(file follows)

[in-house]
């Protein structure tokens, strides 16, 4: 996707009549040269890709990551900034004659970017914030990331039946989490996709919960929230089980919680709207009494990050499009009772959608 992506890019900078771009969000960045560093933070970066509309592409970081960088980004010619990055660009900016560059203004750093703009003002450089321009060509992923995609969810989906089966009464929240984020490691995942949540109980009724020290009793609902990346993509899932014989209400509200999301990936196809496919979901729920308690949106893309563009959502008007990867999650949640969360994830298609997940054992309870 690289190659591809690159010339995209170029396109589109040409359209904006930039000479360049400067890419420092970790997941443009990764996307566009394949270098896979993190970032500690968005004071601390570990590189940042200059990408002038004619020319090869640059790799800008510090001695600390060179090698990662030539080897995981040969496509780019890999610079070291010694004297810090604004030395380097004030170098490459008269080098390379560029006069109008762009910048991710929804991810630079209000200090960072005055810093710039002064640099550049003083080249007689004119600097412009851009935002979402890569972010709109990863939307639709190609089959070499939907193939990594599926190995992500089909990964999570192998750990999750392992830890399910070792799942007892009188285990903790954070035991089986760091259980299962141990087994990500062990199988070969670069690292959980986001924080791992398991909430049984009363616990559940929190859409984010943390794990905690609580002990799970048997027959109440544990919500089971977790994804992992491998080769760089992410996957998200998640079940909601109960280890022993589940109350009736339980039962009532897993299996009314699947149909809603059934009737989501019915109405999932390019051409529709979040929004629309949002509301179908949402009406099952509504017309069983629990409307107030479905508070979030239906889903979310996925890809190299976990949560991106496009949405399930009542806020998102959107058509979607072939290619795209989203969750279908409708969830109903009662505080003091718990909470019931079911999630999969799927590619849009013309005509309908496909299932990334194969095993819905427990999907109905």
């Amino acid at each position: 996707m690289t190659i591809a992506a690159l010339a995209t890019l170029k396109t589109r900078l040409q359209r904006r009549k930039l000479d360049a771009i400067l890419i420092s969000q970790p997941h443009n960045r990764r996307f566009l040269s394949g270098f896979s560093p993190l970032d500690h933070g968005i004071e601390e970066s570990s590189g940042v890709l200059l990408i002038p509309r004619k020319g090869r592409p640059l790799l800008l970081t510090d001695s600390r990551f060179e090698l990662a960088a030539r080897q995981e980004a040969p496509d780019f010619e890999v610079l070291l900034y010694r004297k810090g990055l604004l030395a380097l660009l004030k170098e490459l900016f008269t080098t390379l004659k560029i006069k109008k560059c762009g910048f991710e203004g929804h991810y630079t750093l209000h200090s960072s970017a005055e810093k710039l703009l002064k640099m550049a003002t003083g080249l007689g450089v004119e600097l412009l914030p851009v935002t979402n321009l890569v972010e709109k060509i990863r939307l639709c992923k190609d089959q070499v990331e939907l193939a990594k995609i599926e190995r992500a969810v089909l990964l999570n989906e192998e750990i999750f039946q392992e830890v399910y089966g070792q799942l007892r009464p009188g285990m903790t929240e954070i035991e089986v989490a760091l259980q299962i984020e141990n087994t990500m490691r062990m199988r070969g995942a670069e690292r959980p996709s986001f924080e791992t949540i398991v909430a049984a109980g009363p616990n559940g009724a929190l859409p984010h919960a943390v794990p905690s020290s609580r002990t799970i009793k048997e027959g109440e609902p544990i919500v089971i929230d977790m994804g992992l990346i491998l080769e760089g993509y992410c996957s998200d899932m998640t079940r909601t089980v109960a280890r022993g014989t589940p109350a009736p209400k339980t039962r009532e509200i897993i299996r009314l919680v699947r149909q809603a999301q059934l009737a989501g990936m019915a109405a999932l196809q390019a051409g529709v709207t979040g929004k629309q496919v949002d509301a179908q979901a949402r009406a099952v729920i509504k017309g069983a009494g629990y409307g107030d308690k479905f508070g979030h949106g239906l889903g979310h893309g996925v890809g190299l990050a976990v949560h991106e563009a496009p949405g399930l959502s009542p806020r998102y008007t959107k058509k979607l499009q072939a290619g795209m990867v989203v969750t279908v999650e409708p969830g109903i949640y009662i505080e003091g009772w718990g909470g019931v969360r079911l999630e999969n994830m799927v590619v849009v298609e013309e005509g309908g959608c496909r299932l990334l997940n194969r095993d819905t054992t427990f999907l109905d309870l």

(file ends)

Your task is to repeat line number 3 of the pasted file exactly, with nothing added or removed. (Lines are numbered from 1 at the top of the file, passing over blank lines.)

């Amino acid at each position: 996707m690289t190659i591809a992506a690159l010339a995209t890019l170029k396109t589109r900078l040409q359209r904006r009549k930039l000479d360049a771009i400067l890419i420092s969000q970790p997941h443009n960045r990764r996307f566009l040269s394949g270098f896979s560093p993190l970032d500690h933070g968005i004071e601390e970066s570990s590189g940042v890709l200059l990408i002038p509309r004619k020319g090869r592409p640059l790799l800008l970081t510090d001695s600390r990551f060179e090698l990662a960088a030539r080897q995981e980004a040969p496509d780019f010619e890999v610079l070291l900034y010694r004297k810090g990055l604004l030395a380097l660009l004030k170098e490459l900016f008269t080098t390379l004659k560029i006069k109008k560059c762009g910048f991710e203004g929804h991810y630079t750093l209000h200090s960072s970017a005055e810093k710039l703009l002064k640099m550049a003002t003083g080249l007689g450089v004119e600097l412009l914030p851009v935002t979402n321009l890569v972010e709109k060509i990863r939307l639709c992923k190609d089959q070499v990331e939907l193939a990594k995609i599926e190995r992500a969810v089909l990964l999570n989906e192998e750990i999750f039946q392992e830890v399910y089966g070792q799942l007892r009464p009188g285990m903790t929240e954070i035991e089986v989490a760091l259980q299962i984020e141990n087994t990500m490691r062990m199988r070969g995942a670069e690292r959980p996709s986001f924080e791992t949540i398991v909430a049984a109980g009363p616990n559940g009724a929190l859409p984010h919960a943390v794990p905690s020290s609580r002990t799970i009793k048997e027959g109440e609902p544990i919500v089971i929230d977790m994804g992992l990346i491998l080769e760089g993509y992410c996957s998200d899932m998640t079940r909601t089980v109960a280890r022993g014989t589940p109350a009736p209400k339980t039962r009532e509200i897993i299996r009314l919680v699947r149909q809603a999301q059934l009737a989501g990936m019915a109405a999932l196809q390019a051409g529709v709207t979040g929004k629309q496919v949002d509301a179908q979901a949402r009406a099952v729920i509504k017309g069983a009494g629990y409307g107030d308690k479905f508070g979030h949106g239906l889903g979310h893309g996925v890809g190299l990050a976990v949560h991106e563009a496009p949405g399930l959502s009542p806020r998102y008007t959107k058509k979607l499009q072939a290619g795209m990867v989203v969750t279908v999650e409708p969830g109903i949640y009662i505080e003091g009772w718990g909470g019931v969360r079911l999630e999969n994830m799927v590619v849009v298609e013309e005509g309908g959608c496909r299932l990334l997940n194969r095993d819905t054992t427990f999907l109905d309870l």